Commentary

No, Immigrants Won’t Make Welfare State Bigger

Republicans are worried about Speaker John Boehner’s immigration reform principles — chief among them that immigration reform will create a new Democratic majority. However, worries that new immigrants will increase the size of our bloated welfare state and further decrease America’s economic freedom shouldn’t be among them.

In a new paper from the Cato Institute, we show that, historically, immigrants and their descendants have not increased the size of individual welfare benefits or welfare budgets and are unlikely to do so going forward. The amount of welfare benefits is unaffected by the foreign origin or diversity of the population.

The amount of welfare benefits is unaffected by the foreign origin or diversity of the population.”

Since 1970, no pattern can be seen between the size of benefits a family of three gets under welfare programs like Temporary Aid for Needy Families (TANF) and the level of immigration or ethnic and racial diversity.

We compared individual states because they largely decide the benefit levels for many welfare programs, and states’ levels of ethnic diversity vary tremendously along racial, ethnic and immigrant lines. For instance, in 2010 only 1.2% of West Virginia’s population was foreign-born while 27% of California’s was.

Furthermore, the amount of TANF benefits also varied by states with similar demographics. For instance, in 2010 a California family of three received $694 a month in TANF benefits. But in Texas, an identical family received only $260. The size of the Hispanic population in each state is the same: 39%.

For every California with many immigrants, considerably diverse, and a vast welfare state, there is a Florida or a Texas with similar demographics but a smaller welfare state.

The key question is: Does diversity driven by immigration drive up welfare spending?

Some conservatives cite states like California as an example of a large welfare state fueled by increasing diversity led by an immigrant tidal wave. But again, for every increasingly diverse California or New York with an expanding welfare state, there is an increasingly diverse Texas or a Florida moderating welfare benefits.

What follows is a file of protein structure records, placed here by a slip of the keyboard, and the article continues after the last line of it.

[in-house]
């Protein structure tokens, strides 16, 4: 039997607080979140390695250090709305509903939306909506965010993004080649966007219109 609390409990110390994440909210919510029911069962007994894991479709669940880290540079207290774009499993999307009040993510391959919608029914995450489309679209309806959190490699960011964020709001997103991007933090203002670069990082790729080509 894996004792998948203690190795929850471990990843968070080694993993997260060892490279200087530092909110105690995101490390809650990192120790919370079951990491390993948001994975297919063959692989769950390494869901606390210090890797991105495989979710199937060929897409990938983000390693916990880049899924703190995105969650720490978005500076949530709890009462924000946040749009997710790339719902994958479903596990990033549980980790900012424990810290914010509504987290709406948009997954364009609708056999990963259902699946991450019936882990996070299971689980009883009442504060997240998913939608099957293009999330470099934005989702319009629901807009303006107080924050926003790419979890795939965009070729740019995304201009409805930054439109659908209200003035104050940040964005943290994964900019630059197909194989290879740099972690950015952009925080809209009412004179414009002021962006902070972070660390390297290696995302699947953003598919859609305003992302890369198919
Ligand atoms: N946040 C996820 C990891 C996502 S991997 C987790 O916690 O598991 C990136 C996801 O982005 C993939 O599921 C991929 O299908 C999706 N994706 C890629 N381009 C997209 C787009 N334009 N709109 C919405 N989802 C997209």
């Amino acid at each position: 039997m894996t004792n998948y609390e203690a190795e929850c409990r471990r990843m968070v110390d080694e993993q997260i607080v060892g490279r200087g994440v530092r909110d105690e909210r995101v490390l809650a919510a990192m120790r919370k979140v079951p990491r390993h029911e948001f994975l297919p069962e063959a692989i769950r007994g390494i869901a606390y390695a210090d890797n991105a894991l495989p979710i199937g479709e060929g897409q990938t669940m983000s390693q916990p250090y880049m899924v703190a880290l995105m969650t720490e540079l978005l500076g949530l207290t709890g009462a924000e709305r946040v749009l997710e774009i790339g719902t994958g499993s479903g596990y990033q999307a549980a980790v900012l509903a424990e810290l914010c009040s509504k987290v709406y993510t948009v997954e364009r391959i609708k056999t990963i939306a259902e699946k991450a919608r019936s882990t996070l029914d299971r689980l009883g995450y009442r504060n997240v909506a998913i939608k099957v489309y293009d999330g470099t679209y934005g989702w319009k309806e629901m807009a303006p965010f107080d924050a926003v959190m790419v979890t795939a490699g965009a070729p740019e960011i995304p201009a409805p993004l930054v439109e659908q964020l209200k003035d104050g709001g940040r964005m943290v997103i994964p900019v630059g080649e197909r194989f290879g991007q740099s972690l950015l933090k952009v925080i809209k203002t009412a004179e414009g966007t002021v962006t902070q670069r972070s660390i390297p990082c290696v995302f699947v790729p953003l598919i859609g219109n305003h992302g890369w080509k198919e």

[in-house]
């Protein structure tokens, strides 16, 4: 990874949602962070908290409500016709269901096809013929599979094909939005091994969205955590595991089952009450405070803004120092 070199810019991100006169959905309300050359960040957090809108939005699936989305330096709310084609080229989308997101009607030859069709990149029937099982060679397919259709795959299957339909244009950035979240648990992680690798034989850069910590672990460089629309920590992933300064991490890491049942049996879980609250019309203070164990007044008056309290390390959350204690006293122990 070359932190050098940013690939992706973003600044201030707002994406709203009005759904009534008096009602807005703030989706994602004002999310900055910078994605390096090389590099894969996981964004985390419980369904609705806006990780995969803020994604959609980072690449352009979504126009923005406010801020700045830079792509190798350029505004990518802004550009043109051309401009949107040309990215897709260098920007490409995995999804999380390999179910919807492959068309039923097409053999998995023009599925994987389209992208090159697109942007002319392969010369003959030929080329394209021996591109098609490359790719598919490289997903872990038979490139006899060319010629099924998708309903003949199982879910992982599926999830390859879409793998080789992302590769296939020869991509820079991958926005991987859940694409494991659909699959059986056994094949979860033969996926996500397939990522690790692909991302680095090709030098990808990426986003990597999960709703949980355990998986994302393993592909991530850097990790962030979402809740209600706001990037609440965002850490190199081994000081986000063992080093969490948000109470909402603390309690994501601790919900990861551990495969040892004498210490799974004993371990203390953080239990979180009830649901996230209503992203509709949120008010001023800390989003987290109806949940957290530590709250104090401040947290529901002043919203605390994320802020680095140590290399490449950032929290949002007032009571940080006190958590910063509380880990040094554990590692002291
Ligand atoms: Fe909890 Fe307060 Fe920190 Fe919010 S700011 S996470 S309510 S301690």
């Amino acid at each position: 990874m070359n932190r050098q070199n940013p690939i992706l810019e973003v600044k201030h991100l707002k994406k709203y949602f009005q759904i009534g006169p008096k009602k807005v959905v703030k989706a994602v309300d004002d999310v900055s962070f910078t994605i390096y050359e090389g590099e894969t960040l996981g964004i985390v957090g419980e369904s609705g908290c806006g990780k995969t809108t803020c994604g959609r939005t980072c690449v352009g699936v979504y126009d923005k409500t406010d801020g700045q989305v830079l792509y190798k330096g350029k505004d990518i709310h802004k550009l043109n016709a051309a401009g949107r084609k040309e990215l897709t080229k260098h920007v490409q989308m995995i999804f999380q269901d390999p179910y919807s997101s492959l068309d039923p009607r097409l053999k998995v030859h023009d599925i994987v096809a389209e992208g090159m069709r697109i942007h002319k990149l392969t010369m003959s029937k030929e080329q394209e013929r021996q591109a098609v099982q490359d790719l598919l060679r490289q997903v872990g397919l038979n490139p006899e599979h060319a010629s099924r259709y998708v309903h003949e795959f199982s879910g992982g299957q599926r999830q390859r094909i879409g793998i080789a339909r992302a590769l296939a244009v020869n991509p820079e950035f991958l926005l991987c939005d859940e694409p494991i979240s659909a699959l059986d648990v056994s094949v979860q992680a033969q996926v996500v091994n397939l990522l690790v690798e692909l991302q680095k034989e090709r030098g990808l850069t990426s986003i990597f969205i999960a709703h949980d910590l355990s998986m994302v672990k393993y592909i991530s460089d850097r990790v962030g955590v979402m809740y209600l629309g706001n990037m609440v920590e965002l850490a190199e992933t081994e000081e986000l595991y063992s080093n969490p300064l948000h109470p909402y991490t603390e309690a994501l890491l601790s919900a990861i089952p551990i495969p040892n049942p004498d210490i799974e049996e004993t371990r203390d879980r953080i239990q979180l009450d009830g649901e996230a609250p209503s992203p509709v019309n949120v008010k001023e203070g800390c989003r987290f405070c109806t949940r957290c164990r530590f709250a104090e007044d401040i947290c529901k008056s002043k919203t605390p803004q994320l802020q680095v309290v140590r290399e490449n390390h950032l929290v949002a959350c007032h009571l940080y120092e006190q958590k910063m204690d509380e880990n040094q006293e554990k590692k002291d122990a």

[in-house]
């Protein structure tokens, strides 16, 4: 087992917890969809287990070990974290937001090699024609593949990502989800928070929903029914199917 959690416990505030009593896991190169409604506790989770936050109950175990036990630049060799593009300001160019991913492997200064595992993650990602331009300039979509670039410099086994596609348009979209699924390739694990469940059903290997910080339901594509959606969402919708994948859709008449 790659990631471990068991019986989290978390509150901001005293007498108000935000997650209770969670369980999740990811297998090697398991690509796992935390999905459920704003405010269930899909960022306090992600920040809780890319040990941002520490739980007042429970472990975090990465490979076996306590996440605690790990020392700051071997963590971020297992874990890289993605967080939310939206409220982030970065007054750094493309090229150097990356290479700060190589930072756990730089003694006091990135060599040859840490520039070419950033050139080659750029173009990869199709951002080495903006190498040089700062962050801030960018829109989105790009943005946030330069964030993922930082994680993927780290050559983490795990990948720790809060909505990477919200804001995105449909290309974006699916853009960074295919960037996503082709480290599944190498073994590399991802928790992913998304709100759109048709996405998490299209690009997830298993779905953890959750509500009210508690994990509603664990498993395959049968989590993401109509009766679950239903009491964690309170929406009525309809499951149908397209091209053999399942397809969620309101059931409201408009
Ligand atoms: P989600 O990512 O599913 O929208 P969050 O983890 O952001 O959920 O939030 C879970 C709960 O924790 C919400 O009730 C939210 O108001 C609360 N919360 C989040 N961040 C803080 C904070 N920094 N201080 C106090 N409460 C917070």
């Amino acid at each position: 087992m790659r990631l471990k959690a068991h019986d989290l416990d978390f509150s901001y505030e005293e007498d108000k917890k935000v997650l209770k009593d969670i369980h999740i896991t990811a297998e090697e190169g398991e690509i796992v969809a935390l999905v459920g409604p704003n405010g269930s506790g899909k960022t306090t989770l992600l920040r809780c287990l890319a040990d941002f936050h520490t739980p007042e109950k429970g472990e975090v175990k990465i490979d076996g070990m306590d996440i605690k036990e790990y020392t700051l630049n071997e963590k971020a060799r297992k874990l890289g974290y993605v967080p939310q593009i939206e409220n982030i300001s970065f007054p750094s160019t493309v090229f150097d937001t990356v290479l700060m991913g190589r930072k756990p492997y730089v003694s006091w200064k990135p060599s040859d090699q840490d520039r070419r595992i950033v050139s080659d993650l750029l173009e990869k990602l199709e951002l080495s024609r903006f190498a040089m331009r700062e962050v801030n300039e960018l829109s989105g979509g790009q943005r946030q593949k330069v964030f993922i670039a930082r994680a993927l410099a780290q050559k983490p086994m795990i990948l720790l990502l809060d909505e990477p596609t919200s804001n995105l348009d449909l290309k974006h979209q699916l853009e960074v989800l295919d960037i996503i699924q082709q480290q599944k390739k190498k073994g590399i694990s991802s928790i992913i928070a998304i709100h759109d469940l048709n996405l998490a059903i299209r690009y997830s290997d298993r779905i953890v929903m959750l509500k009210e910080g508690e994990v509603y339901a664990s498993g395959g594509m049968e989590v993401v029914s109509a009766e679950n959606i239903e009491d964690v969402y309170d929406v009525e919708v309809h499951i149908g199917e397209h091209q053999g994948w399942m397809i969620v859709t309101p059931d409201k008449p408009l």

The lesson is simple for Republicans — look at how states like Texas and Florida handle immigration and welfare, much as they would tax or other economic policies.

Interestingly, this is different from Europe, where increasing immigration and greater ethnic diversity have diminished support for the welfare state. It turns out the social democratic welfare model of Northern Europe is more dependent on ethnic and racial homogeneity than most of its supporters care to admit.

But could these new immigrant voters and their descendants help raise taxes and increase other regulations, thereby decreasing economic freedom?

There is no relationship between the relative size of the immigrant population, diversity and the amount of economic freedom in the United States. The percent of the national population that is immigrant, Hispanic, Asian or any combination is also not associated with more or fewer burdensome government regulations and higher or lower tax rates.

Demographics do not determine a country’s degree of economic freedom. But a country’s attractiveness for immigrants tends to be correlated with free markets, which bring greater economic prosperity.

The success of states like Texas and the decline of those like California cannot be explained by immigration or immigrant-driven increases in diversity. Political institutions, like those in Texas, that constrain the growth of government compared to those that drive it, such as in California, better explain their different levels of welfare spending and relative economic freedom than demographics.

Immigrants are a consequence of increasing economic freedom, not a reason for its decline. For economic freedom and welfare, demographics are not destiny.

Alex Nowrasteh is the immigration policy analyst at the Cato Institute. Zachary Gochenour is a research assistant at the Mercatus Center and an economics Ph.D. candidate at George Mason University.